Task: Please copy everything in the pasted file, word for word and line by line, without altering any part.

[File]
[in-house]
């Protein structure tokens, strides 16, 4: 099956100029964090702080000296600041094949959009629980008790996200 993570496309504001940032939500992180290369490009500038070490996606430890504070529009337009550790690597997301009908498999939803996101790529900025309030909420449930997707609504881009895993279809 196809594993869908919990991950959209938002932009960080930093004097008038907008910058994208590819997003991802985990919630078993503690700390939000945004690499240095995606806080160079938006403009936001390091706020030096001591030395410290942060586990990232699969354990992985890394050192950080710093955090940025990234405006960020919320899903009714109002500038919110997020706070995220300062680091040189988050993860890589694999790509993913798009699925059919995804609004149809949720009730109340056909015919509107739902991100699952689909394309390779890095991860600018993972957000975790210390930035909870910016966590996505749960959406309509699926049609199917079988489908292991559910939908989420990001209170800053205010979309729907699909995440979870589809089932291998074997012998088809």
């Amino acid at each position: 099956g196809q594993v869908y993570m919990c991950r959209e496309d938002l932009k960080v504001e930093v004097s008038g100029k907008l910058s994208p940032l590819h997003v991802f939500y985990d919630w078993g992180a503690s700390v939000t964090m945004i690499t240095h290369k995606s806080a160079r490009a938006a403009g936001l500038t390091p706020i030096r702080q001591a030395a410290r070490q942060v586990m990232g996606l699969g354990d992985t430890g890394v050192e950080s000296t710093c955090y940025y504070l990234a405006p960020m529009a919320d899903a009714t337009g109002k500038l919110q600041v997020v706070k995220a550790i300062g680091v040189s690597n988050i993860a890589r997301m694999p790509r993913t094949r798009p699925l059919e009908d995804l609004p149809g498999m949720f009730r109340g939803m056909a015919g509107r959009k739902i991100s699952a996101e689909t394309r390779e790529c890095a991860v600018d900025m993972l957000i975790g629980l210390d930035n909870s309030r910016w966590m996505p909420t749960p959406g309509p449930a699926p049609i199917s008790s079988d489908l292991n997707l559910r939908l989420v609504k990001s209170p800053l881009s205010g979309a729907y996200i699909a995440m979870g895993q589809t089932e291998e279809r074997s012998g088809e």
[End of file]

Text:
[in-house]
């Protein structure tokens, strides 16, 4: 099956100029964090702080000296600041094949959009629980008790996200 993570496309504001940032939500992180290369490009500038070490996606430890504070529009337009550790690597997301009908498999939803996101790529900025309030909420449930997707609504881009895993279809 196809594993869908919990991950959209938002932009960080930093004097008038907008910058994208590819997003991802985990919630078993503690700390939000945004690499240095995606806080160079938006403009936001390091706020030096001591030395410290942060586990990232699969354990992985890394050192950080710093955090940025990234405006960020919320899903009714109002500038919110997020706070995220300062680091040189988050993860890589694999790509993913798009699925059919995804609004149809949720009730109340056909015919509107739902991100699952689909394309390779890095991860600018993972957000975790210390930035909870910016966590996505749960959406309509699926049609199917079988489908292991559910939908989420990001209170800053205010979309729907699909995440979870589809089932291998074997012998088809």
């Amino acid at each position: 099956g196809q594993v869908y993570m919990c991950r959209e496309d938002l932009k960080v504001e930093v004097s008038g100029k907008l910058s994208p940032l590819h997003v991802f939500y985990d919630w078993g992180a503690s700390v939000t964090m945004i690499t240095h290369k995606s806080a160079r490009a938006a403009g936001l500038t390091p706020i030096r702080q001591a030395a410290r070490q942060v586990m990232g996606l699969g354990d992985t430890g890394v050192e950080s000296t710093c955090y940025y504070l990234a405006p960020m529009a919320d899903a009714t337009g109002k500038l919110q600041v997020v706070k995220a550790i300062g680091v040189s690597n988050i993860a890589r997301m694999p790509r993913t094949r798009p699925l059919e009908d995804l609004p149809g498999m949720f009730r109340g939803m056909a015919g509107r959009k739902i991100s699952a996101e689909t394309r390779e790529c890095a991860v600018d900025m993972l957000i975790g629980l210390d930035n909870s309030r910016w966590m996505p909420t749960p959406g309509p449930a699926p049609i199917s008790s079988d489908l292991n997707l559910r939908l989420v609504k990001s209170p800053l881009s205010g979309a729907y996200i699909a995440m979870g895993q589809t089932e291998e279809r074997s012998g088809e």